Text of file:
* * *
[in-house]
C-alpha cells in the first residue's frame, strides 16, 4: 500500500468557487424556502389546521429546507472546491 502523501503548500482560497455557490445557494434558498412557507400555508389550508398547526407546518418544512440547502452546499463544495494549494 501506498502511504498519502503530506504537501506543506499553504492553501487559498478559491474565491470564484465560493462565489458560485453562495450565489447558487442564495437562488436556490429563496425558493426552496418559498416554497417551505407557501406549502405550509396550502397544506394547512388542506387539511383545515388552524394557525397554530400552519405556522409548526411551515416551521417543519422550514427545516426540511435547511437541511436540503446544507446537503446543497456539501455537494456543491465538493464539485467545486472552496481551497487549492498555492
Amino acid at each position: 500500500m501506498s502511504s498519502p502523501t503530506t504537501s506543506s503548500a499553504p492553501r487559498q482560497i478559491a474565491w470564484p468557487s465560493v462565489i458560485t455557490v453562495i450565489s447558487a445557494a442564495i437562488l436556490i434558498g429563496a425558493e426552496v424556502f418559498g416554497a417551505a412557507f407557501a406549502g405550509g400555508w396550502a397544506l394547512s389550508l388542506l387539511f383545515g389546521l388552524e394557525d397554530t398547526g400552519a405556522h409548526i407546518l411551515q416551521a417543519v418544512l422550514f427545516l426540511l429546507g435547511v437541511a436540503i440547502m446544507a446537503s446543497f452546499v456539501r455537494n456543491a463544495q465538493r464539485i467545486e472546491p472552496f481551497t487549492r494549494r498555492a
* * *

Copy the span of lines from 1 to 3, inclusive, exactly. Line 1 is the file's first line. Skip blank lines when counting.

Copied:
[in-house]
C-alpha cells in the first residue's frame, strides 16, 4: 500500500468557487424556502389546521429546507472546491 502523501503548500482560497455557490445557494434558498412557507400555508389550508398547526407546518418544512440547502452546499463544495494549494 501506498502511504498519502503530506504537501506543506499553504492553501487559498478559491474565491470564484465560493462565489458560485453562495450565489447558487442564495437562488436556490429563496425558493426552496418559498416554497417551505407557501406549502405550509396550502397544506394547512388542506387539511383545515388552524394557525397554530400552519405556522409548526411551515416551521417543519422550514427545516426540511435547511437541511436540503446544507446537503446543497456539501455537494456543491465538493464539485467545486472552496481551497487549492498555492
Amino acid at each position: 500500500m501506498s502511504s498519502p502523501t503530506t504537501s506543506s503548500a499553504p492553501r487559498q482560497i478559491a474565491w470564484p468557487s465560493v462565489i458560485t455557490v453562495i450565489s447558487a445557494a442564495i437562488l436556490i434558498g429563496a425558493e426552496v424556502f418559498g416554497a417551505a412557507f407557501a406549502g405550509g400555508w396550502a397544506l394547512s389550508l388542506l387539511f383545515g389546521l388552524e394557525d397554530t398547526g400552519a405556522h409548526i407546518l411551515q416551521a417543519v418544512l422550514f427545516l426540511l429546507g435547511v437541511a436540503i440547502m446544507a446537503s446543497f452546499v456539501r455537494n456543491a463544495q465538493r464539485i467545486e472546491p472552496f481551497t487549492r494549494r498555492a